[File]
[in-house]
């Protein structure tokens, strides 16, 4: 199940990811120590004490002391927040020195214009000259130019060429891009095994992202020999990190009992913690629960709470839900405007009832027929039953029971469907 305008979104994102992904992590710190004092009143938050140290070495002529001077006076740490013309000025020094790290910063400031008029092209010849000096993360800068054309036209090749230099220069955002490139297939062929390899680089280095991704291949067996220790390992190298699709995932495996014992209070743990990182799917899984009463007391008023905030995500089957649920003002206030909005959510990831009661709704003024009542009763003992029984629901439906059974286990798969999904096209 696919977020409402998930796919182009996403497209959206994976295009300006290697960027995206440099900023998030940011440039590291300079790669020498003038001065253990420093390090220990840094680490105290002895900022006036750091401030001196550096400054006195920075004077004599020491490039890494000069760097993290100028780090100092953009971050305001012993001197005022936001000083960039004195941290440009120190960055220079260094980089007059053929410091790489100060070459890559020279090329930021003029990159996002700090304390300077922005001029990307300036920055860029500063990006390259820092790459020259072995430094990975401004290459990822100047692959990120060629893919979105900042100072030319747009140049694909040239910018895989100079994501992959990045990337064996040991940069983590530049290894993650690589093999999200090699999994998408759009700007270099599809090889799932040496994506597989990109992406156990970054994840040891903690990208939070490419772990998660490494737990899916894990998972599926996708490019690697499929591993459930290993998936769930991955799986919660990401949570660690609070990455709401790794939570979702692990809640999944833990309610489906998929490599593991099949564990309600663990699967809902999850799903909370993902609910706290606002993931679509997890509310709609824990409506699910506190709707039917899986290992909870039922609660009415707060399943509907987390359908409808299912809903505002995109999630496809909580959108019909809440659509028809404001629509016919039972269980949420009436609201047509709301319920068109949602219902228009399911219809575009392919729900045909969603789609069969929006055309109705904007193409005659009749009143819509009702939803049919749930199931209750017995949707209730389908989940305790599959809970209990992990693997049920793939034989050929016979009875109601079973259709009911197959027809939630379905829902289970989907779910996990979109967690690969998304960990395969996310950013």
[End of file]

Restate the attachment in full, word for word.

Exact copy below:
[in-house]
């Protein structure tokens, strides 16, 4: 199940990811120590004490002391927040020195214009000259130019060429891009095994992202020999990190009992913690629960709470839900405007009832027929039953029971469907 305008979104994102992904992590710190004092009143938050140290070495002529001077006076740490013309000025020094790290910063400031008029092209010849000096993360800068054309036209090749230099220069955002490139297939062929390899680089280095991704291949067996220790390992190298699709995932495996014992209070743990990182799917899984009463007391008023905030995500089957649920003002206030909005959510990831009661709704003024009542009763003992029984629901439906059974286990798969999904096209 696919977020409402998930796919182009996403497209959206994976295009300006290697960027995206440099900023998030940011440039590291300079790669020498003038001065253990420093390090220990840094680490105290002895900022006036750091401030001196550096400054006195920075004077004599020491490039890494000069760097993290100028780090100092953009971050305001012993001197005022936001000083960039004195941290440009120190960055220079260094980089007059053929410091790489100060070459890559020279090329930021003029990159996002700090304390300077922005001029990307300036920055860029500063990006390259820092790459020259072995430094990975401004290459990822100047692959990120060629893919979105900042100072030319747009140049694909040239910018895989100079994501992959990045990337064996040991940069983590530049290894993650690589093999999200090699999994998408759009700007270099599809090889799932040496994506597989990109992406156990970054994840040891903690990208939070490419772990998660490494737990899916894990998972599926996708490019690697499929591993459930290993998936769930991955799986919660990401949570660690609070990455709401790794939570979702692990809640999944833990309610489906998929490599593991099949564990309600663990699967809902999850799903909370993902609910706290606002993931679509997890509310709609824990409506699910506190709707039917899986290992909870039922609660009415707060399943509907987390359908409808299912809903505002995109999630496809909580959108019909809440659509028809404001629509016919039972269980949420009436609201047509709301319920068109949602219902228009399911219809575009392919729900045909969603789609069969929006055309109705904007193409005659009749009143819509009702939803049919749930199931209750017995949707209730389908989940305790599959809970209990992990693997049920793939034989050929016979009875109601079973259709009911197959027809939630379905829902289970989907779910996990979109967690690969998304960990395969996310950013």